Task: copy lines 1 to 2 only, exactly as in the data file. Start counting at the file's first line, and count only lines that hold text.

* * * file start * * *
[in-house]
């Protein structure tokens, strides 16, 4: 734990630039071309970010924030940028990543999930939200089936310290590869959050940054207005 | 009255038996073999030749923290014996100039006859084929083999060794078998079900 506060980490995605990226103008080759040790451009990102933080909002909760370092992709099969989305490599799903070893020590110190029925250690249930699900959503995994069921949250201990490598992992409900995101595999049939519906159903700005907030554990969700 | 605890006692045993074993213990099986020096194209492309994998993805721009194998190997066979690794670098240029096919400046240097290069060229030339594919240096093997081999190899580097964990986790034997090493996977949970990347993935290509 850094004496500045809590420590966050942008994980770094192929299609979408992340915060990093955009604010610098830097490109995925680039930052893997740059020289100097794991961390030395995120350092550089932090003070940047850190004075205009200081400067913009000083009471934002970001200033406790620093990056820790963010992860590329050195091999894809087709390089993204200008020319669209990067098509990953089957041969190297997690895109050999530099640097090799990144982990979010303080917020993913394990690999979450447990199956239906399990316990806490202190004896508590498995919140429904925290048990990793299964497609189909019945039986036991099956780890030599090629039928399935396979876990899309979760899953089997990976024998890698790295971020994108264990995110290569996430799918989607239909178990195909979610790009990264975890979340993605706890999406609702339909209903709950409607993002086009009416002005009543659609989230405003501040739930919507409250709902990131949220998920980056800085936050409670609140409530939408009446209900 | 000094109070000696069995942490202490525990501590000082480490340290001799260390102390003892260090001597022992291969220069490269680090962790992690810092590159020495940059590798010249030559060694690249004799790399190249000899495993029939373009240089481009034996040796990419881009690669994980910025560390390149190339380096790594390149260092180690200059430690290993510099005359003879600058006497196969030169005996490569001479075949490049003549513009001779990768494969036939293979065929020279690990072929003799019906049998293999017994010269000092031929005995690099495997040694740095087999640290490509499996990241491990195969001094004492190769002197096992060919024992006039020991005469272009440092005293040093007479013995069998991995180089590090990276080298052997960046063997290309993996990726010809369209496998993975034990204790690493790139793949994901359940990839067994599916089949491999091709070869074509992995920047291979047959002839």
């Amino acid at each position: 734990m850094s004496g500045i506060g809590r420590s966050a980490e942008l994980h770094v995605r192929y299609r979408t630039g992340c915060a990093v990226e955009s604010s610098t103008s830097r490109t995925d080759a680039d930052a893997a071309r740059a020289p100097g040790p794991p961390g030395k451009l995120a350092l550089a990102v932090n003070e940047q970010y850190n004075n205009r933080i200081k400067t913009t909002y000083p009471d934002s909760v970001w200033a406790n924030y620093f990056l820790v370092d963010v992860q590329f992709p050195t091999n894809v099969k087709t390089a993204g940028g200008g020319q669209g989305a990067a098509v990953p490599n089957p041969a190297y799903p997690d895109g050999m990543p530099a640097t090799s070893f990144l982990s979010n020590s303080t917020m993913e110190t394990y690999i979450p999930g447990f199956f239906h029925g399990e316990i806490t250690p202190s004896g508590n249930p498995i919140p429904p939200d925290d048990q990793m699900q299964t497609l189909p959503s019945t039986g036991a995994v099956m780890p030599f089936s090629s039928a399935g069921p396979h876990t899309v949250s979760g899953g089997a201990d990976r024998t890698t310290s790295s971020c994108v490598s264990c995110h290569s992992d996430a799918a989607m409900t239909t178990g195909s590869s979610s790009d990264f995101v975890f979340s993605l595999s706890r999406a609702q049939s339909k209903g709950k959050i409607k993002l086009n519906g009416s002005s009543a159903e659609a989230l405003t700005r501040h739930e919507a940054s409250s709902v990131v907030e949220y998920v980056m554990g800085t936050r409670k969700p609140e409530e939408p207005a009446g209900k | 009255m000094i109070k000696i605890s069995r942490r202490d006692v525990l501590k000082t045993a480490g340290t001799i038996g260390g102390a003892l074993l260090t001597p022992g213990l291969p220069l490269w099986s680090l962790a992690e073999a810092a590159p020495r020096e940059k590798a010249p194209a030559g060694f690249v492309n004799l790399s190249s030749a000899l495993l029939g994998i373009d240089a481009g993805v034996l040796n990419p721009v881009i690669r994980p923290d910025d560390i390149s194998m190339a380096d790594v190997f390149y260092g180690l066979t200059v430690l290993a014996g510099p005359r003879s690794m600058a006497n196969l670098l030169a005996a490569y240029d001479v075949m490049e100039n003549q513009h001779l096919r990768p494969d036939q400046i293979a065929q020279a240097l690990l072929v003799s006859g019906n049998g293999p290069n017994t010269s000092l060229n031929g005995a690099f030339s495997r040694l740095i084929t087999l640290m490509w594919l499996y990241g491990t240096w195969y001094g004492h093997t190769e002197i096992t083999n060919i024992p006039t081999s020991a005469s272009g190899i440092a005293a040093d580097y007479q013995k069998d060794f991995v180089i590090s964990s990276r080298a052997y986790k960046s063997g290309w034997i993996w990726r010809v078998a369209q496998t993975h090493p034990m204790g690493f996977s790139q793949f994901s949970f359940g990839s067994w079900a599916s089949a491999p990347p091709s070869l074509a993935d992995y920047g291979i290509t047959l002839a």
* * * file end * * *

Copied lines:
[in-house]
């Protein structure tokens, strides 16, 4: 734990630039071309970010924030940028990543999930939200089936310290590869959050940054207005 | 009255038996073999030749923290014996100039006859084929083999060794078998079900 506060980490995605990226103008080759040790451009990102933080909002909760370092992709099969989305490599799903070893020590110190029925250690249930699900959503995994069921949250201990490598992992409900995101595999049939519906159903700005907030554990969700 | 605890006692045993074993213990099986020096194209492309994998993805721009194998190997066979690794670098240029096919400046240097290069060229030339594919240096093997081999190899580097964990986790034997090493996977949970990347993935290509 850094004496500045809590420590966050942008994980770094192929299609979408992340915060990093955009604010610098830097490109995925680039930052893997740059020289100097794991961390030395995120350092550089932090003070940047850190004075205009200081400067913009000083009471934002970001200033406790620093990056820790963010992860590329050195091999894809087709390089993204200008020319669209990067098509990953089957041969190297997690895109050999530099640097090799990144982990979010303080917020993913394990690999979450447990199956239906399990316990806490202190004896508590498995919140429904925290048990990793299964497609189909019945039986036991099956780890030599090629039928399935396979876990899309979760899953089997990976024998890698790295971020994108264990995110290569996430799918989607239909178990195909979610790009990264975890979340993605706890999406609702339909209903709950409607993002086009009416002005009543659609989230405003501040739930919507409250709902990131949220998920980056800085936050409670609140409530939408009446209900 | 000094109070000696069995942490202490525990501590000082480490340290001799260390102390003892260090001597022992291969220069490269680090962790992690810092590159020495940059590798010249030559060694690249004799790399190249000899495993029939373009240089481009034996040796990419881009690669994980910025560390390149190339380096790594390149260092180690200059430690290993510099005359003879600058006497196969030169005996490569001479075949490049003549513009001779990768494969036939293979065929020279690990072929003799019906049998293999017994010269000092031929005995690099495997040694740095087999640290490509499996990241491990195969001094004492190769002197096992060919024992006039020991005469272009440092005293040093007479013995069998991995180089590090990276080298052997960046063997290309993996990726010809369209496998993975034990204790690493790139793949994901359940990839067994599916089949491999091709070869074509992995920047291979047959002839």